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Osama bin Laden money to be used for jehad

02 March, 2016

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NEW YORK: In one of the declassified documents, Bin Laden outlines how at least $29 million stashed in Sudan should be apportioned after his death, requesting that most of it be used to continue global “jihad”.

He sets down specific amounts in Saudi riyals and gold that should be apportioned between his mother, a son, a daughter, an uncle, and his uncle’s children and maternal aunts. He then writes: “I hope for my brothers, sisters and maternal aunts to obey my will and to spend all the money that I have left in Sudan on jihad, for the sake of Allah.”

The document — part of a cache of 113 documents — has been described by intelligence officials as Bin Laden’s will.

The documents are mostly dated between 2009 and 2011 and comprise the second cache from the raid to have been declassified.

In one document, Bin Laden issues instructions to Al Qaeda members holding an Afghan hostage to be wary of possible tracking technology attached to the ransom payment.

“It is important to get rid of the suitcase in which the funds are delivered, due to the possibility of it having a tracking chip in it,” he states in a letter to an aide identified only as “Shaykh Mahmud”.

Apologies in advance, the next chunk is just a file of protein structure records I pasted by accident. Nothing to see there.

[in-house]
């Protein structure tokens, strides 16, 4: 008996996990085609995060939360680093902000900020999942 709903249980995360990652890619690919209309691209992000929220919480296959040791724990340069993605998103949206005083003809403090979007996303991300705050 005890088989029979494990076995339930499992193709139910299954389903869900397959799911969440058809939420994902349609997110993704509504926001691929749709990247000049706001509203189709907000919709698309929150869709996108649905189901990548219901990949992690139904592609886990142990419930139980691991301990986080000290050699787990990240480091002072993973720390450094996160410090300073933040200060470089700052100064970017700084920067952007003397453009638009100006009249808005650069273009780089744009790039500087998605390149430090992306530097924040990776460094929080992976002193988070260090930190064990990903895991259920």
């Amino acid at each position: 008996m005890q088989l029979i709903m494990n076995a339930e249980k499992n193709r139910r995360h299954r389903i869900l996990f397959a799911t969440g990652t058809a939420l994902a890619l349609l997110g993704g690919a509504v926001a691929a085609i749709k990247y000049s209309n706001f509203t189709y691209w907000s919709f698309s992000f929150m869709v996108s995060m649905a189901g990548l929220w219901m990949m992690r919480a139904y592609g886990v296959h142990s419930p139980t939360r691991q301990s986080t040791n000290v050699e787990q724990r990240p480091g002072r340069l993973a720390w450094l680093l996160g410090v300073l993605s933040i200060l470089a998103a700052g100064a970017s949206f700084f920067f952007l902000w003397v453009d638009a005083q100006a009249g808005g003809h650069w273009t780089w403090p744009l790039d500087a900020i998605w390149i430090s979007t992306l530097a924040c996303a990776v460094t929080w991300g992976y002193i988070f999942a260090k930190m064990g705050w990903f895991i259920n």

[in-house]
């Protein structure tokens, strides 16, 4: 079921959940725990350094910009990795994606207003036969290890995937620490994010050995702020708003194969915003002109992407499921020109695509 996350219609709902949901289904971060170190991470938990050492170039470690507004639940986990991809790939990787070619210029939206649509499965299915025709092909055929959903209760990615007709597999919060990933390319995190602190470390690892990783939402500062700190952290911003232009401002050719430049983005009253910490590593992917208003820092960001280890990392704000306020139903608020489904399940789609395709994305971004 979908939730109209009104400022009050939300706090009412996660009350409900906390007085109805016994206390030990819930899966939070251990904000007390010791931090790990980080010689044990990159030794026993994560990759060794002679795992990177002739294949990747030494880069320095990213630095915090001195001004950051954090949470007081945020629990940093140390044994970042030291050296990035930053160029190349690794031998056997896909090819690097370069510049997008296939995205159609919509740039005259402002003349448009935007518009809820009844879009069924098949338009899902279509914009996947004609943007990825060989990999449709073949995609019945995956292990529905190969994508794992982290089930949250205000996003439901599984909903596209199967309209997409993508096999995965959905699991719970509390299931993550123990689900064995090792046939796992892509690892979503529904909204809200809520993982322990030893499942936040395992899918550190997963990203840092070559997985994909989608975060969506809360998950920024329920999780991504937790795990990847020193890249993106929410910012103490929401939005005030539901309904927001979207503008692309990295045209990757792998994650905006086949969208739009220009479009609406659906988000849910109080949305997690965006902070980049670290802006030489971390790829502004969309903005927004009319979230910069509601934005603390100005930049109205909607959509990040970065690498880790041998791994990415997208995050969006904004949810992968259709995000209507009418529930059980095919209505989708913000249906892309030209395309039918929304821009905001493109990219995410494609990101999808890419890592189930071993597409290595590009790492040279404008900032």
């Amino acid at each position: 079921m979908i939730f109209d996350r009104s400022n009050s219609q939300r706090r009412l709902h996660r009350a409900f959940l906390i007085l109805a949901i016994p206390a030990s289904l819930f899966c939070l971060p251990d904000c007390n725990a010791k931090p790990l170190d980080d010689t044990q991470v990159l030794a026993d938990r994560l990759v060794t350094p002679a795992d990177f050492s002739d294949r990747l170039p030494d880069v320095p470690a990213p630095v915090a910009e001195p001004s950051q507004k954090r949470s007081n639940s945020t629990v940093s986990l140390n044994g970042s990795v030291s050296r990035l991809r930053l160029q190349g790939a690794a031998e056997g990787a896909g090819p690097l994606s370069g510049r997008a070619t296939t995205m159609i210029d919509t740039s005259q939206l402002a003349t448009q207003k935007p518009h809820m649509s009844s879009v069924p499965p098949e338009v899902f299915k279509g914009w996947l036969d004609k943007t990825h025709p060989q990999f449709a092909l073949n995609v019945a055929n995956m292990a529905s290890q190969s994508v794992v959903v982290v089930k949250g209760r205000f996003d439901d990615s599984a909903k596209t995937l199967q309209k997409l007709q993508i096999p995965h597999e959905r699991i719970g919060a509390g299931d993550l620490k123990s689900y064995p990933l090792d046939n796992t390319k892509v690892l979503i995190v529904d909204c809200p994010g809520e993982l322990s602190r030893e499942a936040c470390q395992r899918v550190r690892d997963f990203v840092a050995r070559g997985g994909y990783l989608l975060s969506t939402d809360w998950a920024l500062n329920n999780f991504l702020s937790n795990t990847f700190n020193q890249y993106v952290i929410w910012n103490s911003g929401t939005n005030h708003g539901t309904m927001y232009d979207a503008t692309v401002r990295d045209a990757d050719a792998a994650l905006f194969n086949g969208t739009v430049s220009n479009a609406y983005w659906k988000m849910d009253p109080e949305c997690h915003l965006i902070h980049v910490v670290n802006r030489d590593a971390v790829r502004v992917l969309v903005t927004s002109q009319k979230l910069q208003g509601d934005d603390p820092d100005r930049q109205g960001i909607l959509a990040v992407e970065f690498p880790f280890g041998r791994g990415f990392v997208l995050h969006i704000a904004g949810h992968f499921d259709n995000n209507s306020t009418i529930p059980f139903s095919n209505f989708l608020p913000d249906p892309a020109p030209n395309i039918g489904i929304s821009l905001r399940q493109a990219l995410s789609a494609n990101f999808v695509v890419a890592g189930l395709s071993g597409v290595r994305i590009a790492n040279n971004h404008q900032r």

In an apparent reference to armed US drones patrolling the skies, he says his negotiators should not leave their rented house in Peshawar “except on a cloudy overcast day”. While the document is undated, the hostage, Afghan diplomat Abdul Khaliq Farahi, was held from September 2008 to late 2010.

Another, fragmentary document acknowledges that Al Qaeda executed four would-be volunteers on suspicion of spying, only to discover they were probably innocent, according to senior US intelligence officials authorised to discuss the materials in advance of their public release.

“I did not mention this to justify what has happened,” wrote the undated letter’s unidentified author, adding: “We are in an intelligence battle and humans are humans and no one is infallible.”

In a May 11, 2010 letter to his then second-in-command, Atiyah Abd al Rahman, Bin Laden urged caution in arranging an interview with Al Jazeera journalist Ahmad Zaidan, asserting that the United States could be tracking his movements through devices implanted in his equipment, or by satellite.

“You must keep in mind the possibility, however, slight, that journalists can be under surveillance that neither we nor they can perceive, either on the ground or via satellite,” he wrote.

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